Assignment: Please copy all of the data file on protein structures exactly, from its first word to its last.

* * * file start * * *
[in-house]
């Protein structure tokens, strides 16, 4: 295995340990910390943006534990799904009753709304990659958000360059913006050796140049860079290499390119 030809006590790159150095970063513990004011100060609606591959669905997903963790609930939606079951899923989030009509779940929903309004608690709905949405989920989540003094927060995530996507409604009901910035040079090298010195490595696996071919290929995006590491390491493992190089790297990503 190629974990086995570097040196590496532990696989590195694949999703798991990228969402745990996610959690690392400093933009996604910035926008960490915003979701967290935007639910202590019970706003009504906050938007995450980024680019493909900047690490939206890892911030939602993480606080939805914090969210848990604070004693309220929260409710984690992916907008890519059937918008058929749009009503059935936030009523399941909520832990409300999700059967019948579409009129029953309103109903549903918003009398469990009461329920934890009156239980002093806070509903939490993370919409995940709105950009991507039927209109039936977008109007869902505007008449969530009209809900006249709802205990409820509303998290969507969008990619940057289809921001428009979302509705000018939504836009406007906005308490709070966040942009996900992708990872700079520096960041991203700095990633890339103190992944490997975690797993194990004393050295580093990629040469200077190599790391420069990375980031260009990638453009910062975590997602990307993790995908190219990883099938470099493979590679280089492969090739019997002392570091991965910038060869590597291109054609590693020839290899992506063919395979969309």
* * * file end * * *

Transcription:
[in-house]
């Protein structure tokens, strides 16, 4: 295995340990910390943006534990799904009753709304990659958000360059913006050796140049860079290499390119 030809006590790159150095970063513990004011100060609606591959669905997903963790609930939606079951899923989030009509779940929903309004608690709905949405989920989540003094927060995530996507409604009901910035040079090298010195490595696996071919290929995006590491390491493992190089790297990503 190629974990086995570097040196590496532990696989590195694949999703798991990228969402745990996610959690690392400093933009996604910035926008960490915003979701967290935007639910202590019970706003009504906050938007995450980024680019493909900047690490939206890892911030939602993480606080939805914090969210848990604070004693309220929260409710984690992916907008890519059937918008058929749009009503059935936030009523399941909520832990409300999700059967019948579409009129029953309103109903549903918003009398469990009461329920934890009156239980002093806070509903939490993370919409995940709105950009991507039927209109039936977008109007869902505007008449969530009209809900006249709802205990409820509303998290969507969008990619940057289809921001428009979302509705000018939504836009406007906005308490709070966040942009996900992708990872700079520096960041991203700095990633890339103190992944490997975690797993194990004393050295580093990629040469200077190599790391420069990375980031260009990638453009910062975590997602990307993790995908190219990883099938470099493979590679280089492969090739019997002392570091991965910038060869590597291109054609590693020839290899992506063919395979969309």